Breathing problems

Try and keep a note of, or remember what the latest tests of breathing (e.g. forced vital capacity, FVC) were. This information can be useful for the doctors assessing your son if he does become ill acutely.

The main risks with breathing problems come when FVC and coughing strength have reduced:

  • Help with clearing the chest may be needed;
  • It may be important to help with coughing;
  • Antibiotics may be needed;
  • Sometimes it may be necessary to give support with a ventilator;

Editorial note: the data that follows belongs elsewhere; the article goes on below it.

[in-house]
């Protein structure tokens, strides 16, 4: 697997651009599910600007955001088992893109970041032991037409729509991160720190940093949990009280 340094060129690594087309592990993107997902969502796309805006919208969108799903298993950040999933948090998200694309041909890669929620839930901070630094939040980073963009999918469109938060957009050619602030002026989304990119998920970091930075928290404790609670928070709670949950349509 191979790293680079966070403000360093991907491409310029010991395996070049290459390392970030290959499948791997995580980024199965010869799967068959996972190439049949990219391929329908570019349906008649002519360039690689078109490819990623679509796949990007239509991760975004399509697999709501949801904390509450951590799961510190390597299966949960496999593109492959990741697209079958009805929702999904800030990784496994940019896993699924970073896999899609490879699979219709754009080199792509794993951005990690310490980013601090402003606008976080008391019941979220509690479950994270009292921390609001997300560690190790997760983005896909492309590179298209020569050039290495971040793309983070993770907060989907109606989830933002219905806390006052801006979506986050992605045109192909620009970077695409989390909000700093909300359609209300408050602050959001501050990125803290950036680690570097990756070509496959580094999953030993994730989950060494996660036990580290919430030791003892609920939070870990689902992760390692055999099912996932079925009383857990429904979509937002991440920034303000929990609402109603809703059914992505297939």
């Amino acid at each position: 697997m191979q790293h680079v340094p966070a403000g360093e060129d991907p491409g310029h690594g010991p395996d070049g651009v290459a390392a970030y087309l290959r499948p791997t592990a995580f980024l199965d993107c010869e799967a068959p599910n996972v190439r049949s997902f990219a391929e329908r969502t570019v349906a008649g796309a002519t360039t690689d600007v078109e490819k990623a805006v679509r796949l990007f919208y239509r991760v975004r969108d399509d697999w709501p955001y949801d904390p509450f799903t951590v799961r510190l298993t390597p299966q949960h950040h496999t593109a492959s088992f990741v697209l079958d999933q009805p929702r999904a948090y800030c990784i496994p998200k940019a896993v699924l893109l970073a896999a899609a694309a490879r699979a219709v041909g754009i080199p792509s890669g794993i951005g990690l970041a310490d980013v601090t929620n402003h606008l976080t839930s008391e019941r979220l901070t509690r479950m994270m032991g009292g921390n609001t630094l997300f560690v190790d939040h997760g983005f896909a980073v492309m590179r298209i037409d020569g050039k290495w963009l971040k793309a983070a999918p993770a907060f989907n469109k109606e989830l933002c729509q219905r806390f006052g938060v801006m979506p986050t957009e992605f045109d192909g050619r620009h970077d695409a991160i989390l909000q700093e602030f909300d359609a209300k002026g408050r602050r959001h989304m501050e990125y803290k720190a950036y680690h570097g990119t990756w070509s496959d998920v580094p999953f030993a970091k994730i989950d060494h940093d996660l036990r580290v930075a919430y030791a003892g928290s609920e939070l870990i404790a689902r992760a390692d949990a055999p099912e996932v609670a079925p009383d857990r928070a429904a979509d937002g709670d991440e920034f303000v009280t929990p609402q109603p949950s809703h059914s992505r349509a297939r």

• Risk of the breathing muscles needing extra support during an infection can be high in those with borderline respiratory function. Care in the use of opiates and other sedating medication is essential, as is care in the use of oxygen without ventilation due to the risk of rising carbon dioxide in people with compromised breathing muscle strength;
  • If nocturnal ventilation is already used, then access to the ventilator is essential during any acute event or intervention. For those who are already ventilated, the team involved with the respiratory care should be involved as soon as possible.

If you have a ventilator (or similar equipment) it is a good idea to bring it with you to the hospital.

Information based on consensus statement (published in January 2010)